Breaking into leaf

The garden is changing every day now, with plants finally starting to break into leaf, coaxed by the warm sunshine that makes everything and everyone feel better! The spring bulbs are still looking beautiful with the white Anemone blanda creating a carpet of bronze, parsley like leaves that set off the charming white flowers. They are seeding gently and I will never knowingly pull up the seedlings – they can do no wrong in our garden! The multi headed Daffodil ‘Thalia’ makes a cool picture beneath the spring flowering Viburnum carlcephalum soon to unleash its sweet scent from flat clusters of greenish white flowers which the bees love! The white Grape Hyacinths too are poking through the soil – knobbly green buds deep in the centres of the grassy leaf clumps.

Many of the evergreen shrubs are still sulking after the damage from winter gales but there are signs of life with tiny leaf buds swelling, so soon I will be able to prune off the worst of the brown twigs and feed the plants with some chicken manure to encourage their new growth.

The allotment is drying up at last and I have been able to do some digging which is testing my back! The onion sets are still in their bags at the moment- I usually manage to get them in right at the beginning of April, but this year will be a little later and it will be interesting to see if a later planting will make any difference to the harvest time. My potatoes are still chitting in egg boxes in the spare bedroom and have sturdy shoots but will need to wait a while longer before they are planted out!

Although I like to grow my vegetables from seed, I would like to get ahead with some crops to make up for lost time once the soil is ready. Last year I bought some ‘Iceberg’ lettuce from my local Notcutts and they did very well.  I do not usually grow these, preferring the loose leaved ‘Lollo Rosso’ type which are quicker to mature and can be harvested by picking a few leaves at a time – ideal when there are only two of us!  My local branch of Notcutts again has a range of vegetable plants which have been grown in packs (similar to bedding plants) and this range changes all the time depending on the season, so I will buy some broad beans, lettuce and maybe a few others to experiment with as well!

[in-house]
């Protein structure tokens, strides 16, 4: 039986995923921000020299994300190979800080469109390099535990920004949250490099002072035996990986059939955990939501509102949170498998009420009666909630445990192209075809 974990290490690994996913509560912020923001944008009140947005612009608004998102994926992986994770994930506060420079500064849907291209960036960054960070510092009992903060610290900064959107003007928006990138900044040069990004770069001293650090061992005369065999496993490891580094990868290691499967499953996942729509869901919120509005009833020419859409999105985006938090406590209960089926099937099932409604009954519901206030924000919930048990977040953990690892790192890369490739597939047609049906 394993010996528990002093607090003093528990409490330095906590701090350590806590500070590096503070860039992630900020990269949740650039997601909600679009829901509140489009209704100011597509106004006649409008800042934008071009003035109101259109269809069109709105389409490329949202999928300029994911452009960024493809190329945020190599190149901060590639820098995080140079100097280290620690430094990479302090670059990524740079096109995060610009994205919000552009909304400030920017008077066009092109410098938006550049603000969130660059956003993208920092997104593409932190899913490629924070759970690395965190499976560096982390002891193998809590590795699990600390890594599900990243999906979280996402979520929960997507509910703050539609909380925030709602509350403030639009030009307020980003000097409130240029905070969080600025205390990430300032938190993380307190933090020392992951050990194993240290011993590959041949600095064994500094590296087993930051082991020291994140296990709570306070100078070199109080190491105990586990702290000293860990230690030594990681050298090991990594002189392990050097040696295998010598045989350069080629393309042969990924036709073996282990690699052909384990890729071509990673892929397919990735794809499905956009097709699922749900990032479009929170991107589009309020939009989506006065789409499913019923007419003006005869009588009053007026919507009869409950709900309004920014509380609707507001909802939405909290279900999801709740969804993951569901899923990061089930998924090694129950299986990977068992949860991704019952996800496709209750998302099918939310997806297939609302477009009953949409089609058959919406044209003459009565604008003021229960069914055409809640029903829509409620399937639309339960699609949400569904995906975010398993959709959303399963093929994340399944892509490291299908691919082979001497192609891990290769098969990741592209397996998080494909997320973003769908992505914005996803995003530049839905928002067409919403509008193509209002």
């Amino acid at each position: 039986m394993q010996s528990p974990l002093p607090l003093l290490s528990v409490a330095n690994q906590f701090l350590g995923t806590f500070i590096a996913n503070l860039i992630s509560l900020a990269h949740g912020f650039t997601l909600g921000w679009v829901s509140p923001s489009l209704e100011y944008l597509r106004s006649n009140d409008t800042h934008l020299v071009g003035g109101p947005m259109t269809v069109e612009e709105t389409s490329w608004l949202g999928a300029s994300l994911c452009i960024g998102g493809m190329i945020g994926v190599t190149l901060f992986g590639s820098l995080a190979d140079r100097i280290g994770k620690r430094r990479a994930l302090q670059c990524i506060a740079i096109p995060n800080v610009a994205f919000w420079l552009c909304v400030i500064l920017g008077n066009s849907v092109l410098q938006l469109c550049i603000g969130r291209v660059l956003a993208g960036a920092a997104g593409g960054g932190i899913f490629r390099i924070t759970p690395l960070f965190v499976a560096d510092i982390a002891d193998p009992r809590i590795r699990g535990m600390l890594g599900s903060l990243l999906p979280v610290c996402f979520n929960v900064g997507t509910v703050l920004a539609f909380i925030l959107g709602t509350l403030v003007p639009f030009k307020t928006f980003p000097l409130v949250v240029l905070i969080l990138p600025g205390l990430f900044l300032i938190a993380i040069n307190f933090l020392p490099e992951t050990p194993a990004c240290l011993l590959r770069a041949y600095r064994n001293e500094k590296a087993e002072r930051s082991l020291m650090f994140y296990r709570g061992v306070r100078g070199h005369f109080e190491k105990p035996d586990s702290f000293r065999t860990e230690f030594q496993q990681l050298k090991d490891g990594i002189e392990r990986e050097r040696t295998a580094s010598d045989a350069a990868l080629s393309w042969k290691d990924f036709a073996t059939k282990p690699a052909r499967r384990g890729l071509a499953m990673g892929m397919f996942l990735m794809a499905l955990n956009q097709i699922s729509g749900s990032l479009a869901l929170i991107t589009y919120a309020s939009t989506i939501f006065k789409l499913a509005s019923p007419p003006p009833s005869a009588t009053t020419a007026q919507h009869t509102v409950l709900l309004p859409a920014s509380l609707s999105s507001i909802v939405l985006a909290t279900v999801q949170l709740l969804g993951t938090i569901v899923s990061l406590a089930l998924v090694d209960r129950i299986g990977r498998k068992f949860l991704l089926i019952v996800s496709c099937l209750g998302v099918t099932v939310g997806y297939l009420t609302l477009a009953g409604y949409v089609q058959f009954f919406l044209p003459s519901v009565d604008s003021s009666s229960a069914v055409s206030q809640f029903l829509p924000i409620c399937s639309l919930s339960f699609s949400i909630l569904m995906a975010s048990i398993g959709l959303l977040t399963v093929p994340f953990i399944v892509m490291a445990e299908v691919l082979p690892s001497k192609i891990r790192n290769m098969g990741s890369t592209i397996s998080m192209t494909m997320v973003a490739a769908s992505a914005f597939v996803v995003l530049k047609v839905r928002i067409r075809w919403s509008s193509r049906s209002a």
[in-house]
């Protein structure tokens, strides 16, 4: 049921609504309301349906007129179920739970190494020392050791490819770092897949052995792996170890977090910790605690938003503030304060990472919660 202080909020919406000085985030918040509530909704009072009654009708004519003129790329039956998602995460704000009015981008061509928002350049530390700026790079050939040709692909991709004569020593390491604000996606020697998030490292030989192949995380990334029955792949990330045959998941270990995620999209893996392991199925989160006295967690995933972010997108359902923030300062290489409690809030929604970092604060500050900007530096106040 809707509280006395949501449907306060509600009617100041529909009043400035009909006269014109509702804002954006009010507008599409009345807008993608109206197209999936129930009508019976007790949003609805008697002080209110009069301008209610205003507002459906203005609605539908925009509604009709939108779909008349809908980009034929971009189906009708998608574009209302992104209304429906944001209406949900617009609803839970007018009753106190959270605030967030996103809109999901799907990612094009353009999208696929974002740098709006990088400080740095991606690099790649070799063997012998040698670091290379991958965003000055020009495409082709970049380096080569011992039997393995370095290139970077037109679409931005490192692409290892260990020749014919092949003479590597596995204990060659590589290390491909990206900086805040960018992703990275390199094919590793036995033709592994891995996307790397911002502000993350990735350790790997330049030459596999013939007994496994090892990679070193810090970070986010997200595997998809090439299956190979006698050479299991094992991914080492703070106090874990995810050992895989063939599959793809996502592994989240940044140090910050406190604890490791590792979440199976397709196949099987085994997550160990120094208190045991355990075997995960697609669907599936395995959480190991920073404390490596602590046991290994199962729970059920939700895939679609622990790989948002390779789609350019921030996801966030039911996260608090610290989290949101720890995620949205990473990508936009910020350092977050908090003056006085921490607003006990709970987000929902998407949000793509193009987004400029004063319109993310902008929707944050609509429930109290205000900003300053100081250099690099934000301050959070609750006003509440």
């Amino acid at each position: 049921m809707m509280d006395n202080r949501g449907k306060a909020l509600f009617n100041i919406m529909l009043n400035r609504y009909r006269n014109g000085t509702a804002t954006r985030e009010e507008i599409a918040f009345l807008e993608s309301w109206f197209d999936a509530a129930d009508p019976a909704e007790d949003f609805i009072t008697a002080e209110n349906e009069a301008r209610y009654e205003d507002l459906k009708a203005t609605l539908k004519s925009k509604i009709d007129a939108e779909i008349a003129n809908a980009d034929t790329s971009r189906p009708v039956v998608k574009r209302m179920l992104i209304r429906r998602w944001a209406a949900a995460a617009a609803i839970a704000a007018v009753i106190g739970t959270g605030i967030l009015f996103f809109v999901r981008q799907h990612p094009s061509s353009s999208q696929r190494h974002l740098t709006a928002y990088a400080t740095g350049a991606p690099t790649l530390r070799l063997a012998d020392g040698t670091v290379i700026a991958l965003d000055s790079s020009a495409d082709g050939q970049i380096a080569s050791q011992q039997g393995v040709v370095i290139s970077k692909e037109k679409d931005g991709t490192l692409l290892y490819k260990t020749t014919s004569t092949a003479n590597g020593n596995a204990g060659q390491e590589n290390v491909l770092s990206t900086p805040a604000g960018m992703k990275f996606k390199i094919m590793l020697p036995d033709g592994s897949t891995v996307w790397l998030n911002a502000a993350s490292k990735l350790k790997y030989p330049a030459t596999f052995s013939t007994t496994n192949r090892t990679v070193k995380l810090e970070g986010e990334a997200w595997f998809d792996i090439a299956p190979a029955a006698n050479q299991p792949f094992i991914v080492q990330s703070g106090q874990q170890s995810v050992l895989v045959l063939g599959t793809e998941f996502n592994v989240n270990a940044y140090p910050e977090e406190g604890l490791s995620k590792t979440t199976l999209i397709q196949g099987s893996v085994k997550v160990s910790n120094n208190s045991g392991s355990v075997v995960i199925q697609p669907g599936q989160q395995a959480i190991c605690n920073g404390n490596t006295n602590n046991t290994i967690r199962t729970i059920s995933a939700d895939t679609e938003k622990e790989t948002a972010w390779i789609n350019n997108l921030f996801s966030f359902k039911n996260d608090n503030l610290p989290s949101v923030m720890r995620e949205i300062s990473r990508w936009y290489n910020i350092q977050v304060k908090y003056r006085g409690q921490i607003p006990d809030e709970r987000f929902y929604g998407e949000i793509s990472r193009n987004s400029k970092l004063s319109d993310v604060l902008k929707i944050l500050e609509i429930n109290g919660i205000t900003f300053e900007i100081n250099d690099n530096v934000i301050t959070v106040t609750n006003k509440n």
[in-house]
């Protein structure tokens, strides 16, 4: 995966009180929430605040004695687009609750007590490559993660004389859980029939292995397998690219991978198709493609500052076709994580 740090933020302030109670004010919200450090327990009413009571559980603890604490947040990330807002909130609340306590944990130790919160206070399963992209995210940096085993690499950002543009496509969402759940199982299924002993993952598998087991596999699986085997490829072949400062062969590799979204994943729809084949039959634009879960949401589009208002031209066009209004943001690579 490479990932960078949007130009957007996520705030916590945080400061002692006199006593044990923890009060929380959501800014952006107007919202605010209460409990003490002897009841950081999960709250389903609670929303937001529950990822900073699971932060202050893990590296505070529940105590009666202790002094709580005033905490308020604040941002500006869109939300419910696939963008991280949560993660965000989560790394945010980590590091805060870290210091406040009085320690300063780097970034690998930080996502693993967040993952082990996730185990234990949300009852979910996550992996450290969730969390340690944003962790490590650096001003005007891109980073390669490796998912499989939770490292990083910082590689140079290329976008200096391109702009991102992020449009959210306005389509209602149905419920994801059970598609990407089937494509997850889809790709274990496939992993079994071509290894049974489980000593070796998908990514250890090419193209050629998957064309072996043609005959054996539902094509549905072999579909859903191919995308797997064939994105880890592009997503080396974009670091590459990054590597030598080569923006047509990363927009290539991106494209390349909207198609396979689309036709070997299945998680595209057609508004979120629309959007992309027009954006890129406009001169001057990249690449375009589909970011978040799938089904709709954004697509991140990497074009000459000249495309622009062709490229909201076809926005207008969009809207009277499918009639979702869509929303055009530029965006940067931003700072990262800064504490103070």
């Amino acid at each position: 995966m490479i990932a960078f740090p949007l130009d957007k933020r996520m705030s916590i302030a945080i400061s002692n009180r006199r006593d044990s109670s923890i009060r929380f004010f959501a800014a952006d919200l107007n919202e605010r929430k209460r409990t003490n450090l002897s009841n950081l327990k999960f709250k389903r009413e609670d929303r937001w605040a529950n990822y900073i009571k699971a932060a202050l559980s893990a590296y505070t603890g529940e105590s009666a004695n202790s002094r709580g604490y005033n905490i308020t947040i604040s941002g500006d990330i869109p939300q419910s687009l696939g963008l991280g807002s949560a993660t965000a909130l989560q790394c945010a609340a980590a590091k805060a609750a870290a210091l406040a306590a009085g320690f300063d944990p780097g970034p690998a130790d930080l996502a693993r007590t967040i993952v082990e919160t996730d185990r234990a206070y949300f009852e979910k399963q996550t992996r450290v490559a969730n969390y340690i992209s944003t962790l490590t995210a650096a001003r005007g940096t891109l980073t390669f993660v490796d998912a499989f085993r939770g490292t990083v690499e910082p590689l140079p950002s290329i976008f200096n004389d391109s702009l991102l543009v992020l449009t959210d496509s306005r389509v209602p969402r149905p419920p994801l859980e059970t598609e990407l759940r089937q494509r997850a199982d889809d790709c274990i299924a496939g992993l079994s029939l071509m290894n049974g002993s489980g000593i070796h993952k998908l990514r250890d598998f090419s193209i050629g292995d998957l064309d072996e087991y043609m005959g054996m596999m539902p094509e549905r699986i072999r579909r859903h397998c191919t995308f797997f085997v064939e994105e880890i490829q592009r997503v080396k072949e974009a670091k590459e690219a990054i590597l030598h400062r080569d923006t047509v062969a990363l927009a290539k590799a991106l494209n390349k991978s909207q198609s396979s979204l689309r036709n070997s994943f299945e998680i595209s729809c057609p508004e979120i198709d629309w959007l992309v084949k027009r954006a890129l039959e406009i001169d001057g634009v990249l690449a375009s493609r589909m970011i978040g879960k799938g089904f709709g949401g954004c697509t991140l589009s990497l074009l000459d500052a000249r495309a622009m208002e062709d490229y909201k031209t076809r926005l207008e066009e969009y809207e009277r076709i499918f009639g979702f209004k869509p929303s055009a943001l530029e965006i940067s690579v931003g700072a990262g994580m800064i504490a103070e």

I always buy my courgette plants - a packet of seeds would give us too many for the space that we have and Mrs McGregor would never keep up with using them all! Runner beans do not like to be sown in cold soil so now I sow them in pots at the beginning of May and keep them in the greenhouse or utility room until they have germinated. They are then moved onto the patio (with plenty of organic slug pellets!) to grow on until they are large enough to plant out at the end of May when hopefully there will be no more frost!

For now, it is too early to think about courgettes and runner beans so it’s back to the allotment to carry on with the digging!


Easter Break

I am finally catching up in the garden thanks to the Easter break and good weather! The allotment has been dug over and I have been to Notcutts to buy some vegetable plants as well as planting my onion sets and second early potatoes. My first sowing of salad leaves have germinated and are growing away in the greenhouse. As soon as they are big enough, I will plant them out under cloches until the weather is warmer.

The last of the Daffodils in the garden have finished flowering – the warm weather has sent the blooms over early - and I have removed the seed heads. I like to give the clumps of leaves a feed of bone meal as they die back to build up the bulbs for future years and never tie them up or cut them back until they have died away completely. The best way to deal with unsightly leaves as they die back is to plant plenty of perennials nearby. As the Daffodils finish, the perennials take over with their fresh foliage and your eye is distracted from the browning leaves. The Wallflowers and Tulips are a picture at the moment and a great view from the dining room where I write!